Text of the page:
Figure 2 contrasts the classical “language areas” with the model we are defending, revealing a considerably greater degree of complexity. To illustrate this point further, Murphy (2018) discusses the high likelihood that traveling oscillations are involved in language comprehension. These are oscillations which “move” across the brain; meaning, the spiking of neural clusters is coordinated not just across two fixed points (e.g., hippocampus and left inferior frontal cortex inter-regional phase-amplitude coupling) but across a particular extended path. These traveling oscillations have recently been shown to coordinate neural activity across widespread brain networks and across different temporal windows, and to support brain connectivity and function (Zhang et al., 2018). Accordingly, under the model in Figure 2, δ waves cycle across left inferior frontal parts of the cortex, building up the syntactic workspace phrase-by-phrase and potentially being endogenously reset by a newly constructed phrase, and being coupled to traveling θ waves which perform the same function (Figure 2; blue arrow and purple box). Traveling δ waves are assumed to be responsible for patterning spiking from single- to multi-unit lexical structures in each δ cycle. As such, δ would coordinate phrasal construction while θ-γ interactions (green arrows) would support the representational construction of linguistic feature-sets (Covington and Duff, 2016; Ding et al., 2016). Lastly, as Gągol et al. (2018) reveal, δ-γ coupling is involved in fluid intelligence (solving problems using a range of cognitive faculties on the fly, spontaneously), whereby δ embeds cross-cortical γ rhythms depending on the cortical areas needed for the particular task, i.e., geometric reasoning, visual processing, etc. Murphy (2018) proposes that δ-γ coupling may be a generic combinatorial process, combining representations from within and across domains (Figure 2; yellow box and yellow arrows), and the cerebellum has also been shown to play a role in processing linguistic rhythmicity and hence aids phrasal processing in frontotemporal regions (Murphy, 2019). Meanwhile, linguistic prediction seems to be implemented via coupling between frontal γ amplitude and posterior α phase (Wang et al., 2018) and prefrontal predictions facilitate δ-entrained speech tracking in anterior superior temporal gyrus (Keitel et al., 2017).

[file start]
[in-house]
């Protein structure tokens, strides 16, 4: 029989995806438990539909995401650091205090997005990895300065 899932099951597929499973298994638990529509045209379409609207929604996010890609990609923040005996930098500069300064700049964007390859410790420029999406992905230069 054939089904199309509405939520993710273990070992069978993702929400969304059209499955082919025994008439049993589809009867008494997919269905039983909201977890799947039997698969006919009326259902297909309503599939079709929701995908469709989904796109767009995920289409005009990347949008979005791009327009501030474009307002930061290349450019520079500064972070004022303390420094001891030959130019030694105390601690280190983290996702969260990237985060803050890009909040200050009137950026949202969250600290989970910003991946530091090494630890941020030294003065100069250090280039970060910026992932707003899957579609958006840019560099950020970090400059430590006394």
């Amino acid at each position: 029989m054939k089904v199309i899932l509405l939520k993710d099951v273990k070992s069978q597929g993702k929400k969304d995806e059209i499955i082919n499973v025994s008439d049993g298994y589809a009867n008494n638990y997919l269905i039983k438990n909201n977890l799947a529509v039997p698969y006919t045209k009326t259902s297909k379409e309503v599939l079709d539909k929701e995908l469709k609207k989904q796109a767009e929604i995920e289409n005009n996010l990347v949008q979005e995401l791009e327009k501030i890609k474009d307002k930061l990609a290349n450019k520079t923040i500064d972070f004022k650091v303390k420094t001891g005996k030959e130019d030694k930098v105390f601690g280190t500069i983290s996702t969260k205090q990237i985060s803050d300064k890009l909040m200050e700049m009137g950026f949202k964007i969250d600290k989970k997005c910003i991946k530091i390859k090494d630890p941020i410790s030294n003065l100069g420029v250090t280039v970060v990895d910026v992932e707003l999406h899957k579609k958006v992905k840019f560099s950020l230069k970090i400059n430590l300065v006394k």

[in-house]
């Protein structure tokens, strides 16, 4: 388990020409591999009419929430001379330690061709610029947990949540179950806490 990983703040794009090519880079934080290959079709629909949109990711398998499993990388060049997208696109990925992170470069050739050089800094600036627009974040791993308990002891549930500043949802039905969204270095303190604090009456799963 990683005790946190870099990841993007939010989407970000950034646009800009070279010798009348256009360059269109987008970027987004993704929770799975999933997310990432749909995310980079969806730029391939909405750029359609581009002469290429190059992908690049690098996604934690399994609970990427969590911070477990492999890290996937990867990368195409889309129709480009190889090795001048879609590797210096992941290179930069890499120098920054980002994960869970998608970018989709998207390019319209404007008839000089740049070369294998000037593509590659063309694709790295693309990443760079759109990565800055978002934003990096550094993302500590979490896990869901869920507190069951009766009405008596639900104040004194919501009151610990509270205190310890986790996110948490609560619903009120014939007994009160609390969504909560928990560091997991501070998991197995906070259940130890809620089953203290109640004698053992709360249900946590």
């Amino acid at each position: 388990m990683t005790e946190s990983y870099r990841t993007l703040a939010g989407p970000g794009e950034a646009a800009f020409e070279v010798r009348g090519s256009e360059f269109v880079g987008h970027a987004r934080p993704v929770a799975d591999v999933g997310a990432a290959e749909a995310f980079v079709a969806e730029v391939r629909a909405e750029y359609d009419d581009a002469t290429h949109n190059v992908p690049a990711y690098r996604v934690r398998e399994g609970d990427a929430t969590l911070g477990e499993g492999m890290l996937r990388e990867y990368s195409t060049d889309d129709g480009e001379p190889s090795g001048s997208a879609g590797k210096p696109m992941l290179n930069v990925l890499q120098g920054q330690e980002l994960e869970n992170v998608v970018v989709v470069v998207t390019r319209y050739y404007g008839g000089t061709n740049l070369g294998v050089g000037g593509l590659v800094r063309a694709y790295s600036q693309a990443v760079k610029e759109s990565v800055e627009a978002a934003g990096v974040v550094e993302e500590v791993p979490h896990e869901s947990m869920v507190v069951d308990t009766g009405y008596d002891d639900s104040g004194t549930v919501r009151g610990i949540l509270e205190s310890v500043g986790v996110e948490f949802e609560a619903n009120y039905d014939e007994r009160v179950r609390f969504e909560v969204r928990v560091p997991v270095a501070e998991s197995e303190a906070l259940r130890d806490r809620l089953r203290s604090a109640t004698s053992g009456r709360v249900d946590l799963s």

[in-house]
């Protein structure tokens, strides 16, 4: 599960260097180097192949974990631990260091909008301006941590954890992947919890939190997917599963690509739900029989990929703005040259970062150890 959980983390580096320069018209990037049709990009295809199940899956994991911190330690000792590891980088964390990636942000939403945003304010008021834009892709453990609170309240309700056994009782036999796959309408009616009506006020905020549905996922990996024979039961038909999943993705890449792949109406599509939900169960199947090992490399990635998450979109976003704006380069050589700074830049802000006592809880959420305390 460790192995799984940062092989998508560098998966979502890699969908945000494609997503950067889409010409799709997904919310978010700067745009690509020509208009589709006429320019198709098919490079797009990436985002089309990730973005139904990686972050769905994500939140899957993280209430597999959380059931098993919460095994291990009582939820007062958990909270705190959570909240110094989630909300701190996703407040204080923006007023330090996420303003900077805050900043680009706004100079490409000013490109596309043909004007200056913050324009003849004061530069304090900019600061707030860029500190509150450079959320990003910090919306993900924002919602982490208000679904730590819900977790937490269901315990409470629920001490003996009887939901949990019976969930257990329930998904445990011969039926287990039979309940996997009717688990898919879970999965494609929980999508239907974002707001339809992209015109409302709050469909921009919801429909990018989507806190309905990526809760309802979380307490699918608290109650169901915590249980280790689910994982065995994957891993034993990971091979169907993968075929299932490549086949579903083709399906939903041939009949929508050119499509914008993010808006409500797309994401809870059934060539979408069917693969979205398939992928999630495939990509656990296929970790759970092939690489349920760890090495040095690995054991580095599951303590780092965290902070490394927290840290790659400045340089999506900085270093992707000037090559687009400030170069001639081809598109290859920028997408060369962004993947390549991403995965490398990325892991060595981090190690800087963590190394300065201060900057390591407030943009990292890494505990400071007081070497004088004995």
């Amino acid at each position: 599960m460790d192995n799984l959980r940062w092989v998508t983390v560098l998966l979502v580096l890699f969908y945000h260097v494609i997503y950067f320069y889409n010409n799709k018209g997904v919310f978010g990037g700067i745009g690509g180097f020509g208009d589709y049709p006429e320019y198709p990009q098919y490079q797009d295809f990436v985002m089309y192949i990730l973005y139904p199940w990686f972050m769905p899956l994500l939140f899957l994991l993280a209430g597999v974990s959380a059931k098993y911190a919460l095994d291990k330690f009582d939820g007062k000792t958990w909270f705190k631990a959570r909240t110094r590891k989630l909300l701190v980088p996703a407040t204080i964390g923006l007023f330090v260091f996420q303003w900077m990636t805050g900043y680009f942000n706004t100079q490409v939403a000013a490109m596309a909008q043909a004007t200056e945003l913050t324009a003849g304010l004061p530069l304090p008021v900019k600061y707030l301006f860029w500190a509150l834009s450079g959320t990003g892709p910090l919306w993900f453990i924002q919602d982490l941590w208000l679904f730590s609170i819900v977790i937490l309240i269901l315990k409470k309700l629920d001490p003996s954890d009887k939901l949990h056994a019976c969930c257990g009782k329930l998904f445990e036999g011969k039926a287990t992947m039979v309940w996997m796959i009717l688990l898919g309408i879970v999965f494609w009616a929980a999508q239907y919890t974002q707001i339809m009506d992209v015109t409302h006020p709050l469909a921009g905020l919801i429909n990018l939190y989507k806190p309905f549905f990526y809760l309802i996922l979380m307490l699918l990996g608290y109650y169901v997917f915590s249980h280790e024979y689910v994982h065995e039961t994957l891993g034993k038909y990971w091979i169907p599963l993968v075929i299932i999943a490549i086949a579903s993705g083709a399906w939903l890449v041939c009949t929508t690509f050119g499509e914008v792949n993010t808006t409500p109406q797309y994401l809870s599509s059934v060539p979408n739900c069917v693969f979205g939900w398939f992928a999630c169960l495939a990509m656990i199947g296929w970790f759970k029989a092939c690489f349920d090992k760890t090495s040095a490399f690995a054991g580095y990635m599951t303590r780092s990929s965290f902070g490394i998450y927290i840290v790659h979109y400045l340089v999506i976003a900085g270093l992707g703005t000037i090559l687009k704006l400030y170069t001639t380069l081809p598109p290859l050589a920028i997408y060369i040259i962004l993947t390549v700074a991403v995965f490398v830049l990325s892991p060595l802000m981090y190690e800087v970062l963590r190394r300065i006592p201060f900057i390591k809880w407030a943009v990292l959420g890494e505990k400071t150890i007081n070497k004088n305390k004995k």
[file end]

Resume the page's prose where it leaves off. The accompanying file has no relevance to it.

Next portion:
Figure 2. The “Where” Question: a cartographic map of where the neural code for language is hypothesized to be implemented.
Although we refer the reader to Murphy (2018) for further empirical details, we should briefly mention that there is increasing support for this model. For instance, Brennan and Martin (2019) analyzed a naturalistic story-listening EEG dataset and showed that δ-γ coupling increases with the number of predicates bound on a given word (the authors only analyzed the central Cz electrode, so further analysis is required to flesh out the picture). They also discovered an increasing scale of δ-θ coupling beginning at the point of a word completing a single phrase, through to words completing two and three phrases. As such, δ-γ and δ-θ coupling increases with predication. Overall, these observations illustrate how the presently defended analysis of interacting, traveling waves can help explain how such a complex thing as a fragment of discourse, which entails both linguistic and extralinguistic (i.e., encyclopaedic) knowledge, is processed.
Where: A Systems Biology Approach to Language